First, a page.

Alexander Hertel-Fernandez

Associate Professor of International and Public Affairs,
Columbia University

New York, NY



  • Office of Management and Budget (Biden Administration)
  • U.S. Department of Labor


  • Organized labor and collective action
  • Workers’ rights and workplace standards
  • Design and administration of public benefits
  • Democratic participation in economic policymaking


  • Harvard University, A.M., Ph.D.
  • Northwestern University, B.A.

Recent Coverage

MAY 16, 2024

Axios | UAW hoping for snowball effect as Mercedes-Benz workers take union vote

“In the labor context, victories are really contagious,” Columbia University public affairs professor Alexander Hertel-Fernandez tells Axios. “When workers win, it inspires other workers to take action of their own.”

MAY 6, 2024

Newsweek | SNAP Recipients Struggle With Application

“Americans of color, including Hispanic and Black applicants to SNAP, may also be more likely to encounter bias in their encounters with program staff,” Alexander Hertel-Fernandez, visiting fellow at The Washington Center for Equitable Growth, told Newsweek.

APRIL 24, 2024

AP | New federal rule would bar ‘noncompete’ agreements for most employees”

But Alexander Hertel-Fernandez, a professor at Columbia University who is a former Biden administration Labor Department official, argued that lower-income workers don’t have the ability to negotiate over such provisions. “When they get their job offer,” he said, “it’s really a take-it-or-leave-it-as-a-whole,” he said.

Feb 20, 2024

NPR | 21 Starbucks stores see petitions for union elections in the same day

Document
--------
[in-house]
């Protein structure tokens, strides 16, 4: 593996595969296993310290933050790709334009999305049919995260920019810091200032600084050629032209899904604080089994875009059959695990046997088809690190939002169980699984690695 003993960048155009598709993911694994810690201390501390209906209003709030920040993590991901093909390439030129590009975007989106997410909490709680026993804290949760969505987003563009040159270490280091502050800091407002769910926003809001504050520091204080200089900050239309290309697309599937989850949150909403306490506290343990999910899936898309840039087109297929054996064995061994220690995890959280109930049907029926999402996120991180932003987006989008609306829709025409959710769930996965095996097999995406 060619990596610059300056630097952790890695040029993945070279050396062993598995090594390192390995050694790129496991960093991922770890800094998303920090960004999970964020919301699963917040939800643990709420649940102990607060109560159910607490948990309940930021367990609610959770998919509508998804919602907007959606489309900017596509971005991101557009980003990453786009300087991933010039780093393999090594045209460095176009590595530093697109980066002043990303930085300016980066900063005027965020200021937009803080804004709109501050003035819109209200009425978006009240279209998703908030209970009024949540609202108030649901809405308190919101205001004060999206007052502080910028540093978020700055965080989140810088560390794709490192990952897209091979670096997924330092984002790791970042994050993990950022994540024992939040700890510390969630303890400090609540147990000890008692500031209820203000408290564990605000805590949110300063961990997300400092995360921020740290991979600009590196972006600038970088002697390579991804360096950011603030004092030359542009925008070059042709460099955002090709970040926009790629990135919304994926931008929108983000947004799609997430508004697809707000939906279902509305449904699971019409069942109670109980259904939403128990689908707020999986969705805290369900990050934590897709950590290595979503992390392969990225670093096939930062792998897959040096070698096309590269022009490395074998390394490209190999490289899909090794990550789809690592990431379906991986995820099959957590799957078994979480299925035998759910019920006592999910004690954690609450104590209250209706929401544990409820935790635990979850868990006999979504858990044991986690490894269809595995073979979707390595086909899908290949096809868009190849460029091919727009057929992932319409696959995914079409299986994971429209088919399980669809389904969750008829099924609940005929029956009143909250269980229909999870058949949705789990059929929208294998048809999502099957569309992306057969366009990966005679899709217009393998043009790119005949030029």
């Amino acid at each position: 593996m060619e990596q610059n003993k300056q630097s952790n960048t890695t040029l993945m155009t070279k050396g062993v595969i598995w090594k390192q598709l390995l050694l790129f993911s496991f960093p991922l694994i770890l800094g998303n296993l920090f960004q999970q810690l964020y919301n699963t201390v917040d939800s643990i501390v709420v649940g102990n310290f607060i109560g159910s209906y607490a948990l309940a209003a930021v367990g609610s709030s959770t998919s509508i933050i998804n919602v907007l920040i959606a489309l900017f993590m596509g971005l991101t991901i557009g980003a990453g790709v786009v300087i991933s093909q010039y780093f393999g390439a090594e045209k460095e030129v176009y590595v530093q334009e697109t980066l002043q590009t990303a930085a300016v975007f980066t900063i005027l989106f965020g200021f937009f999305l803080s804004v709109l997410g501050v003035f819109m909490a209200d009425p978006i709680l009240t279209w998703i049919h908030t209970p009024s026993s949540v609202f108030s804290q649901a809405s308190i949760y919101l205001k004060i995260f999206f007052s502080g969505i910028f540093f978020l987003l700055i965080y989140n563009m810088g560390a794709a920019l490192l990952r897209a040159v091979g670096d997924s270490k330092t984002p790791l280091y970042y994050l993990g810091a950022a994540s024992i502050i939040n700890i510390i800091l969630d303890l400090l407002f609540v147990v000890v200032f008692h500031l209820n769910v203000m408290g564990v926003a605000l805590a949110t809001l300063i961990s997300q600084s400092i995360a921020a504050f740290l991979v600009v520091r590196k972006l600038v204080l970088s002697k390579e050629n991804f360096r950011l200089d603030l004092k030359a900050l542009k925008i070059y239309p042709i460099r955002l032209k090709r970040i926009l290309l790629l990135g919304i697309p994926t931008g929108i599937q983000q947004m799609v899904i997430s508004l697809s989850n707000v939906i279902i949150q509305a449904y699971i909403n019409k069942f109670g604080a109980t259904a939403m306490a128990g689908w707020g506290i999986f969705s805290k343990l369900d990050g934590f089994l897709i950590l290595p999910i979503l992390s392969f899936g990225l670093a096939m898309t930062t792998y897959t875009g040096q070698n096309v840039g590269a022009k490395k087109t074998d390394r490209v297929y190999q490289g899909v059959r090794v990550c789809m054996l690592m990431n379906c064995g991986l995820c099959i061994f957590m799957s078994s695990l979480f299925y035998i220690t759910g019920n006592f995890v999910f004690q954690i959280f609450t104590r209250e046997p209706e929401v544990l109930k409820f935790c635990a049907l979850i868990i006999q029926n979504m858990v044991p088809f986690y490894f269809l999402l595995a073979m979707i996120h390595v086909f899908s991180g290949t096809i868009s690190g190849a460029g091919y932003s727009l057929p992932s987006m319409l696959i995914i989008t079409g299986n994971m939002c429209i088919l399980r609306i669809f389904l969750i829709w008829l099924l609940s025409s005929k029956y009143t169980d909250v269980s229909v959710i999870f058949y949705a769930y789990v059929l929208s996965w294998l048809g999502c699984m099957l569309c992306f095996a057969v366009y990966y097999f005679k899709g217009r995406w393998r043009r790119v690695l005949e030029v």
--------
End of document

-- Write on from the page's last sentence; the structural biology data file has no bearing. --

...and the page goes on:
Jackson says if workers had a union, they could fight for changes to the attendance policies and for guaranteed minimum hours. But to date, contract talks at the nearly 400 unionized Starbucks stores have stalled. Starbucks and the union blame each other for the lack of progress. Alex Hertel-Fernandez of Columbia University says the lack of a contract is a real impediment for the union effort, especially in a high turnover sector like Starbucks.

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About Alexander

Alexander Hertel-Fernandez is associate professor of international and public affairs at Columbia University and serves as Vice Dean for Curriculum and Instruction. His teaching and research focuses on understanding the intersection between politics and markets in the United States, the politics of policy design, and labor policy. He is co-director of Columbia’s Labor Lab, which uses social science tools in partnership with labor organizations to build worker power.

Hertel-Fernandez recently returned to Columbia after serving in the Biden-Harris Administration in the U.S. Department of Labor and the White House Office of Information and Regulatory Affairs. While at the Department of Labor, he led the Department’s research and evaluation activities, including launching initiatives to study and address disparities in access to unemployment insurance and to better measure job quality. He also led the Department’s implementation of President Biden’s historic executive order on racial equity. At the White House Office of Information and Regulatory Affairs, he led efforts to expand public participation and community engagement in the regulatory process, reduce burdens in access to government benefits, and served as the lead handling White House review of regulations and forms related to nutrition and food assistance, support for underserved farmers, and rural development.

Hertel-Fernandez is the author or co-author of three books, including most recently The American Political Economy: Politics, Markets, and Power (Cambridge, 2021, with Jacob Hacker, Paul Pierson, and Kathleen Thelen), which lays out a new framework for assessing the evolution of distinctive political and economic institutions in the United States in comparative perspective. His previous book, State Capture (Oxford, 2019), examined how wealthy donors, businesses and trade associations, and political entrepreneurs built cross-state organizations to reshape policy across the United States—with implications for democracy, accountability, inequality, and political representation. His first book, Politics at Work (Oxford, 2018), examined changing patterns of political mobilization in the workplace.